What Fun! Howard Doster: Reflections on a Life Lived with Passion

What Fun! Howard Doster
Reflections on a Life Lived with Passion
By his daughter, Anne Glaze, February 2020

We all know Howard’s tag line for life, “What Fun!” Howard lived life in high gear; full speed ahead no matter what. His passion sometimes caused him to butt heads with folks, but his passion – for everything he believed in – propelled him forward. Fun, for Howard, often meant turning an idea over in his head until he could express it as concisely as possible. Most often, Fun meant taking a genuine, personal interest in every person he met.
I’ve had the privilege to walk alongside both of my parents these past several years as the effects of time have caught up with them. Throughout Howard’s cancer and Barbara’s progressing dementia, they have continued their life’s work of being genuinely interested in other persons – that’s why we’re all here. Somehow, sometime, something they said or did touched each one of us personally. And, we’re grateful for having walked this way with them for a time.
Some will remember conversations about farming, genealogy, or local history. Some will remember Howard’s passionately held opinions… and Barbara’s wonderful smile to balance it all. Some will remember his passion for playing ball – baseball, basketball, and until recently, softball. And most of us will remember his seemingly endless energy to think up another “C- idea.”
You each remember a story about Howard, and always with Barbara close by. I hope you’ll share your memories with us at www.thefunisintherun.com or send them in an email to howard@bhdoster.com.

The Fun Run Story

The Fun Run Story
D. Howard Doster, Fall 2013

I placed this poem at the top of my farm accounting lecture notes for my Purdue Short Course Farm Management class on February 9, 1986. I had written it, while driving Indiana rural roads, on the back of an envelope, earlier that winter to cheer myself up. I was feeling so badly because so many Indiana farm couples had “bought one too many,” during the land price bubble in the late seventies-early eighties. Although I had never advised any of them to buy land, I had advised many of them to get bigger. If only they had rented land….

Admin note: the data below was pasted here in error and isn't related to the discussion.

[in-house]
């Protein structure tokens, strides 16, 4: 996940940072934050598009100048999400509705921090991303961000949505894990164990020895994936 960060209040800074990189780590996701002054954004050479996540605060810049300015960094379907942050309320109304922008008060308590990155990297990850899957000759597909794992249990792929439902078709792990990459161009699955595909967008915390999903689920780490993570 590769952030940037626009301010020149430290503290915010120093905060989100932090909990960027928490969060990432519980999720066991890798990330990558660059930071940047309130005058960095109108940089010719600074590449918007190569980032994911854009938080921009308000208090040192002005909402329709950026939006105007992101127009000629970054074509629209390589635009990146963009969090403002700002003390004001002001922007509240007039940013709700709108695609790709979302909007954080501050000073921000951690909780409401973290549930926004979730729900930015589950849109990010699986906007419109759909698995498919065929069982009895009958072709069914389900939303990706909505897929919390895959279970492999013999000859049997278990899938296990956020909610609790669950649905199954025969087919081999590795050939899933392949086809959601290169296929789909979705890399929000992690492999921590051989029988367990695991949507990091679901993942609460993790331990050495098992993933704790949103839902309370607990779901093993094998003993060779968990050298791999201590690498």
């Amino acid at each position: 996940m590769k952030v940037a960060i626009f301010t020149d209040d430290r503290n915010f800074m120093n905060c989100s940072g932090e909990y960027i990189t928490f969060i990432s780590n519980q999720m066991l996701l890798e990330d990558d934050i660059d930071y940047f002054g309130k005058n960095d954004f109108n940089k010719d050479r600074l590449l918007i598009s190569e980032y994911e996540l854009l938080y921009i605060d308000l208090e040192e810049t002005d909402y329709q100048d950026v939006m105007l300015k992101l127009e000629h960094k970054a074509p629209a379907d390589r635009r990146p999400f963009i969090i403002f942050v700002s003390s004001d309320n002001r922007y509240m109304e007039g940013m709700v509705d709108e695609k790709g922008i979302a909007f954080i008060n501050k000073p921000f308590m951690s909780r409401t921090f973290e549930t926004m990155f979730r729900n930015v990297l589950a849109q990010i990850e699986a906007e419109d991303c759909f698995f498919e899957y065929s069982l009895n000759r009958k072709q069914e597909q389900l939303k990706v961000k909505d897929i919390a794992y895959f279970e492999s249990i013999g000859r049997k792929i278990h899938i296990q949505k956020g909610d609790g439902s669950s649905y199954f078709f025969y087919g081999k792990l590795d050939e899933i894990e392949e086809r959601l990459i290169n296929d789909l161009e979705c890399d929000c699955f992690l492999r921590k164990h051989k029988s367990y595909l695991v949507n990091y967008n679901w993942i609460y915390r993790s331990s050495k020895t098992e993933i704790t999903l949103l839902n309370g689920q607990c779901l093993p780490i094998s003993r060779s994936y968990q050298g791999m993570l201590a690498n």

A month later, Kevin Ramsey – now, a successful central Indiana farmer – then, the Short Course valedictorian, used the poem in his valedictory speech. When Maury Williamson, the Purdue Ag Alumni Secretary, was inducting the Short Course students into the Ag Alumni Association, he asked Kevin where he got the poem. Kevin answered, “From Dr. Doster’s lecture notes.” “I might have guessed,” mused Maury, “All one-syllable words.” I smiled. I do try to use words I understand.

I had forgotten about the poem until, years later, I saw it on SW Indiana farmer David Allyn’s office wall. His sons had been in that Short Course class. His daughter-in-law had typed the poem into the form you now see. After I remarked about my delight in seeing the poem, she gave me a copy.

Barbara, my wife, used that copy to make this one for you. I read a copy every morning as I get up. Perhaps you will, too.

THE FUN IS IN THE RUN

The fun is in the run.
Make your daily run fun.
Each day, at work or at play
It’s what we do, and what we say
That makes the difference
In our way.

The fun’s done when the race is won.
Daily we must look for a new race to run.
What is the test?
Daily to do our best.
Anything less is a sin.
Run hard, Run well, and win.
D. Howard Doster, 1986

The Doster-Huie memo on farmland assessment

I think about Howard Doster every time I consult the documentation for farmland property assessment on the Department of Local Government Finance website (here: https://www.in.gov/dlgf/7016.htm ). Back in 1998 the Indiana Supreme Court required Indiana to change the way property was assessed for taxes. In 1999 Howard Doster and John Huie wrote a memo describing how farmland could be assessed, to be consistent with the Court’s requirements. The DLGF adopted the method, and includes the memo in their reference materials when they announce the new farmland base rate every year. It’s on pages 10 to 14 of the 2020 document. It’s just one small project in a lifetime of effort, but that’s several hundred million dollars of tax bills and local government revenue, all based on Howard’s work.